As popularity among younger users slides for the social network, Facebook has made some changes specifically for its 13 to 17-year-old users in an effort to be more enticing. Starting today, minors will now have the ability to set posts to public, making them visible to anyone who takes a gander at their profile, as well as enabling the ability to follow the users.
In addition, the default status privacy setting for teens has been switched from “Friends of friends,” meaning more than just friends can see a status (but not the entire public Internet), to just “Friends,” meaning only those specifically friended on the account can see any status update the teenager makes. If desired, the setting can then be changed manually.
As mentioned, teenagers are also now equipped with a “follow” options, something that is familiar to those who use Twitter or Instagram. With this feature, a minor’s account can be followed by those the user doesn’t want to explicitly friend, and instead of all statuses being visible to those users, only ones made public will show up on the wider scale.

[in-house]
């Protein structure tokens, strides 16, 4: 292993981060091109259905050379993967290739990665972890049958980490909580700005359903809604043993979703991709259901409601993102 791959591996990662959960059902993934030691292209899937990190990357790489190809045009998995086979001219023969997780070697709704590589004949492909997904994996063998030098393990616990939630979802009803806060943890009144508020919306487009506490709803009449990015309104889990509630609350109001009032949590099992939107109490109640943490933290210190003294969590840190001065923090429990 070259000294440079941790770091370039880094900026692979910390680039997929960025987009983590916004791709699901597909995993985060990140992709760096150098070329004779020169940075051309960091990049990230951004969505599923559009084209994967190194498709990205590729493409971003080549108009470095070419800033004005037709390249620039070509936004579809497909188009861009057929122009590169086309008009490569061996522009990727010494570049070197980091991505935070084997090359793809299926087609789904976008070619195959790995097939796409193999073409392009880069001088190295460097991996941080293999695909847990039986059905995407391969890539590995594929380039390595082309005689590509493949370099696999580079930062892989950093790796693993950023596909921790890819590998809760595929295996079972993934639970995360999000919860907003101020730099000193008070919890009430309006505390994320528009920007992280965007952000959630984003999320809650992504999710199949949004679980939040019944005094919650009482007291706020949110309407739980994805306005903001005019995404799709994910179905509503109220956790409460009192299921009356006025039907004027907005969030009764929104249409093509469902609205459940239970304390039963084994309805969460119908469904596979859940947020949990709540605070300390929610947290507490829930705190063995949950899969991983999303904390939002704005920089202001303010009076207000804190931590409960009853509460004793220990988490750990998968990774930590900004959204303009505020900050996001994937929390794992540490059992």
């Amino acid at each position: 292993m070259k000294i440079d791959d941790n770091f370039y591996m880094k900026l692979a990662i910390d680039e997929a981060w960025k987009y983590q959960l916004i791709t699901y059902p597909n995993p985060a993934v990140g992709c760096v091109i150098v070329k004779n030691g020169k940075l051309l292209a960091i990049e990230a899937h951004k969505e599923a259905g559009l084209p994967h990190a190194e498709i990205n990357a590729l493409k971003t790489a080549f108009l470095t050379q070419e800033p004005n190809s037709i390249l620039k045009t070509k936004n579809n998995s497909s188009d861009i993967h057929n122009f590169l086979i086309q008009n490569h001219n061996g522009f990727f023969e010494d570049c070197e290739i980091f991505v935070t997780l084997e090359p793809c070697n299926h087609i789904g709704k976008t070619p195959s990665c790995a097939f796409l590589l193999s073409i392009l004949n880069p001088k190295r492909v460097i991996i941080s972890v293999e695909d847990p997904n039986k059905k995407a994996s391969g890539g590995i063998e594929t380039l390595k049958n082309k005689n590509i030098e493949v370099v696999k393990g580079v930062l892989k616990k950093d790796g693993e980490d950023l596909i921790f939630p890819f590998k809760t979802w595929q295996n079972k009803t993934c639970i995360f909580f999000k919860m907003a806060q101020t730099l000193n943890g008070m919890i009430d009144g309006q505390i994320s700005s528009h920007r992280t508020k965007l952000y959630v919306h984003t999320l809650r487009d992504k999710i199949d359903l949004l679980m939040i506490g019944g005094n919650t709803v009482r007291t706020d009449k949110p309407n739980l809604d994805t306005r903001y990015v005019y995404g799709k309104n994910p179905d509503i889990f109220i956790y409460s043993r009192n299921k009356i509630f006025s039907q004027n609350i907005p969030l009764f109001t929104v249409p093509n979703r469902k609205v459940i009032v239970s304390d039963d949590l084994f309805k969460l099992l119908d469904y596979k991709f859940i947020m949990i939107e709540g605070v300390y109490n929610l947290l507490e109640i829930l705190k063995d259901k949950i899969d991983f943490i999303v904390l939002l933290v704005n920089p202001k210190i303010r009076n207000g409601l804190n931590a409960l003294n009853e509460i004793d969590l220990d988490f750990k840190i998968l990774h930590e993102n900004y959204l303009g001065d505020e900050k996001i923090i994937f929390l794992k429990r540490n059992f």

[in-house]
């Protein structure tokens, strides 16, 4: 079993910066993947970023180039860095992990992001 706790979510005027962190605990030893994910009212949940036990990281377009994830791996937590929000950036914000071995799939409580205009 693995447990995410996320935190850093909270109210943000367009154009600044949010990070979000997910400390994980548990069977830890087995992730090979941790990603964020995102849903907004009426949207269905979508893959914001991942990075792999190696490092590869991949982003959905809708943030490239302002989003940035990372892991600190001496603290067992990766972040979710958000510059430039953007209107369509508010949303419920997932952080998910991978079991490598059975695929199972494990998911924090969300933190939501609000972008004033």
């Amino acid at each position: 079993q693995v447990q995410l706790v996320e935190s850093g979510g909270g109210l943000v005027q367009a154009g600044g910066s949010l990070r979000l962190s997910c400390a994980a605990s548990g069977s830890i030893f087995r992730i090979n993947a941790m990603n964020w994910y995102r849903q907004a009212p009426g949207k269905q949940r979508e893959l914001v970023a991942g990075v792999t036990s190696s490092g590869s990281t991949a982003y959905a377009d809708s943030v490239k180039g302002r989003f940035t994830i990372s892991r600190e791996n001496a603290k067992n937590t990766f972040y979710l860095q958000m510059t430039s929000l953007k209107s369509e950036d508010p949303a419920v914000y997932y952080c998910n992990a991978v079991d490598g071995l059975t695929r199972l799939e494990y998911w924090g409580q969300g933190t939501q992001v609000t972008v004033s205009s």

The move loosens the grip on privacy concerns regarding young users, something that no doubt seeks to open up the social network’s appeal among younger users. The privacy changes aren’t happening blind, so to speak, however, with Facebook adding extra reminders about the potential pitfalls of making statuses public for those under the age of 18.